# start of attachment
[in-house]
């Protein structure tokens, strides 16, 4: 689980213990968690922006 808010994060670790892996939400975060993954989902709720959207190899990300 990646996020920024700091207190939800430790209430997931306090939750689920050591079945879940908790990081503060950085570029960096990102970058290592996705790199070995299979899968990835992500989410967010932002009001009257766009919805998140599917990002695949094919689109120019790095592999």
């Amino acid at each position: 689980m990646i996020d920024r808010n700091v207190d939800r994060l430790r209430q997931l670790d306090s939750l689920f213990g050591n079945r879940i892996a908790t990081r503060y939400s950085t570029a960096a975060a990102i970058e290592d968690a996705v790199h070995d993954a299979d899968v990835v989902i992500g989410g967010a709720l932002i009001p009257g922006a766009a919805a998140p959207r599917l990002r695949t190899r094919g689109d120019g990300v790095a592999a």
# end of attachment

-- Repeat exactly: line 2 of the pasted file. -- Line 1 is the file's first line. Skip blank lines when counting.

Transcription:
């Protein structure tokens, strides 16, 4: 689980213990968690922006 808010994060670790892996939400975060993954989902709720959207190899990300 990646996020920024700091207190939800430790209430997931306090939750689920050591079945879940908790990081503060950085570029960096990102970058290592996705790199070995299979899968990835992500989410967010932002009001009257766009919805998140599917990002695949094919689109120019790095592999």